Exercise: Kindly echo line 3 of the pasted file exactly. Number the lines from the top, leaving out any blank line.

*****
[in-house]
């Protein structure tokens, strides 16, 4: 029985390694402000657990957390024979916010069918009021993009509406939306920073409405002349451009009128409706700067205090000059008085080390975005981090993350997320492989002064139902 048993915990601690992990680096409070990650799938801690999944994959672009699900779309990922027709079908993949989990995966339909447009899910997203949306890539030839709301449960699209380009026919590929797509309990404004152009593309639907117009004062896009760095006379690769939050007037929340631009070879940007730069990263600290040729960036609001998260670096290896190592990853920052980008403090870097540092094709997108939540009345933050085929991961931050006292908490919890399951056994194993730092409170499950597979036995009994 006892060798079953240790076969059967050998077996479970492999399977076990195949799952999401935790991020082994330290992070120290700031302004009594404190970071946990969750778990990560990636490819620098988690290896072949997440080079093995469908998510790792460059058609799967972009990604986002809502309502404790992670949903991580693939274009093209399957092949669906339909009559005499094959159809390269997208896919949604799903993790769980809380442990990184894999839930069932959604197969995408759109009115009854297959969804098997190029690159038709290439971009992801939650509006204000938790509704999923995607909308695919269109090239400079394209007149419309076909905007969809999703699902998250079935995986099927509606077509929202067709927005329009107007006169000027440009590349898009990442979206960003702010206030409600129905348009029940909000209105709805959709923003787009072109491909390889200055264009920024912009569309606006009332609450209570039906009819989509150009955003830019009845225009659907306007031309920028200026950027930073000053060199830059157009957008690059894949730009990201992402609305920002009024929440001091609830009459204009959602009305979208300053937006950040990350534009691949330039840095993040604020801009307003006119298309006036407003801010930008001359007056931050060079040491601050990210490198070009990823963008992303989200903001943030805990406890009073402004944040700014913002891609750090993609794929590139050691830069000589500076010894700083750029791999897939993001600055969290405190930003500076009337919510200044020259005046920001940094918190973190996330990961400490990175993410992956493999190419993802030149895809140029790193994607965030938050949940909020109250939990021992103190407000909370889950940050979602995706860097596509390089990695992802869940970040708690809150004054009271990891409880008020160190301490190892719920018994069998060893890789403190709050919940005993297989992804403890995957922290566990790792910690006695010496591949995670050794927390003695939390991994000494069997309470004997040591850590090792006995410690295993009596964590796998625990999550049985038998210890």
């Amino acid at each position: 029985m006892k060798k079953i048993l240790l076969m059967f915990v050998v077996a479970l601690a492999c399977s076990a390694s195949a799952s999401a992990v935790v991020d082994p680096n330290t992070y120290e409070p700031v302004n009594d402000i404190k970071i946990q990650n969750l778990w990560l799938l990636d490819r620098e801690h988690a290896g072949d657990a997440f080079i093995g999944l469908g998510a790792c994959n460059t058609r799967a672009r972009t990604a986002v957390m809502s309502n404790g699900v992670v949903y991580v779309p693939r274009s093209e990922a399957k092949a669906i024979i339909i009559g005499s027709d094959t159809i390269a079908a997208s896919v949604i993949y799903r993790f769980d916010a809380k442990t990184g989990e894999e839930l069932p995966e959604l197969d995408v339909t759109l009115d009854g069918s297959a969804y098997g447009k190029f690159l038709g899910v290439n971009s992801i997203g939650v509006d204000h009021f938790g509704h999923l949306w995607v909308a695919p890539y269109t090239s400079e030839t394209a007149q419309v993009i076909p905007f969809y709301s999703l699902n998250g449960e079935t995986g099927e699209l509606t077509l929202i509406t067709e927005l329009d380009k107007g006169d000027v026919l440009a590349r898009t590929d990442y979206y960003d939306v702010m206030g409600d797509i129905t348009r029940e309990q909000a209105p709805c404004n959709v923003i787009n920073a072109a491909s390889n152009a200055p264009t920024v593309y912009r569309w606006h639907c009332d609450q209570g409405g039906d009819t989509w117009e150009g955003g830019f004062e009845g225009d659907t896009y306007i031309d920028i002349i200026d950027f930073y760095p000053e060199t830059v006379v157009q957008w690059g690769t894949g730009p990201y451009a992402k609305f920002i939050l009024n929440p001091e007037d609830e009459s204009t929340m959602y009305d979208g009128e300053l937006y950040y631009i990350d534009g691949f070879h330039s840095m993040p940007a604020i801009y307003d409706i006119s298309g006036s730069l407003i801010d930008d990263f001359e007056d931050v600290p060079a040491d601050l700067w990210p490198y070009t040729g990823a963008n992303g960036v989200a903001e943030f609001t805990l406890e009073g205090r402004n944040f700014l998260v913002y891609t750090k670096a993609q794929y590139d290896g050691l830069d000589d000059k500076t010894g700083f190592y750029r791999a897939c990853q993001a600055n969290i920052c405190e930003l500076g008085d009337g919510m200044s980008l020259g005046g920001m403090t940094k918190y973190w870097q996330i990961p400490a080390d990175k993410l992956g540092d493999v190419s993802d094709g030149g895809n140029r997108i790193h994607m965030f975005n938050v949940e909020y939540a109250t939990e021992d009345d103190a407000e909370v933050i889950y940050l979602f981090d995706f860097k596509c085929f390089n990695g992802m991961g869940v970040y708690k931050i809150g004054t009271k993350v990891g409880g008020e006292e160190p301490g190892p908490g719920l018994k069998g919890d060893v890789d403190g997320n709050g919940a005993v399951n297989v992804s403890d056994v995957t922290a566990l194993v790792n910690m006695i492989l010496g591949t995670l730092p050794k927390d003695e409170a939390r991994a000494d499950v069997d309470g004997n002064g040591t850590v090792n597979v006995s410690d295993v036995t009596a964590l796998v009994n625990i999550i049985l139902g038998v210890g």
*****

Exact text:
């Amino acid at each position: 029985m006892k060798k079953i048993l240790l076969m059967f915990v050998v077996a479970l601690a492999c399977s076990a390694s195949a799952s999401a992990v935790v991020d082994p680096n330290t992070y120290e409070p700031v302004n009594d402000i404190k970071i946990q990650n969750l778990w990560l799938l990636d490819r620098e801690h988690a290896g072949d657990a997440f080079i093995g999944l469908g998510a790792c994959n460059t058609r799967a672009r972009t990604a986002v957390m809502s309502n404790g699900v992670v949903y991580v779309p693939r274009s093209e990922a399957k092949a669906i024979i339909i009559g005499s027709d094959t159809i390269a079908a997208s896919v949604i993949y799903r993790f769980d916010a809380k442990t990184g989990e894999e839930l069932p995966e959604l197969d995408v339909t759109l009115d009854g069918s297959a969804y098997g447009k190029f690159l038709g899910v290439n971009s992801i997203g939650v509006d204000h009021f938790g509704h999923l949306w995607v909308a695919p890539y269109t090239s400079e030839t394209a007149q419309v993009i076909p905007f969809y709301s999703l699902n998250g449960e079935t995986g099927e699209l509606t077509l929202i509406t067709e927005l329009d380009k107007g006169d000027v026919l440009a590349r898009t590929d990442y979206y960003d939306v702010m206030g409600d797509i129905t348009r029940e309990q909000a209105p709805c404004n959709v923003i787009n920073a072109a491909s390889n152009a200055p264009t920024v593309y912009r569309w606006h639907c009332d609450q209570g409405g039906d009819t989509w117009e150009g955003g830019f004062e009845g225009d659907t896009y306007i031309d920028i002349i200026d950027f930073y760095p000053e060199t830059v006379v157009q957008w690059g690769t894949g730009p990201y451009a992402k609305f920002i939050l009024n929440p001091e007037d609830e009459s204009t929340m959602y009305d979208g009128e300053l937006y950040y631009i990350d534009g691949f070879h330039s840095m993040p940007a604020i801009y307003d409706i006119s298309g006036s730069l407003i801010d930008d990263f001359e007056d931050v600290p060079a040491d601050l700067w990210p490198y070009t040729g990823a963008n992303g960036v989200a903001e943030f609001t805990l406890e009073g205090r402004n944040f700014l998260v913002y891609t750090k670096a993609q794929y590139d290896g050691l830069d000589d000059k500076t010894g700083f190592y750029r791999a897939c990853q993001a600055n969290i920052c405190e930003l500076g008085d009337g919510m200044s980008l020259g005046g920001m403090t940094k918190y973190w870097q996330i990961p400490a080390d990175k993410l992956g540092d493999v190419s993802d094709g030149g895809n140029r997108i790193h994607m965030f975005n938050v949940e909020y939540a109250t939990e021992d009345d103190a407000e909370v933050i889950y940050l979602f981090d995706f860097k596509c085929f390089n990695g992802m991961g869940v970040y708690k931050i809150g004054t009271k993350v990891g409880g008020e006292e160190p301490g190892p908490g719920l018994k069998g919890d060893v890789d403190g997320n709050g919940a005993v399951n297989v992804s403890d056994v995957t922290a566990l194993v790792n910690m006695i492989l010496g591949t995670l730092p050794k927390d003695e409170a939390r991994a000494d499950v069997d309470g004997n002064g040591t850590v090792n597979v006995s410690d295993v036995t009596a964590l796998v009994n625990i999550i049985l139902g038998v210890g």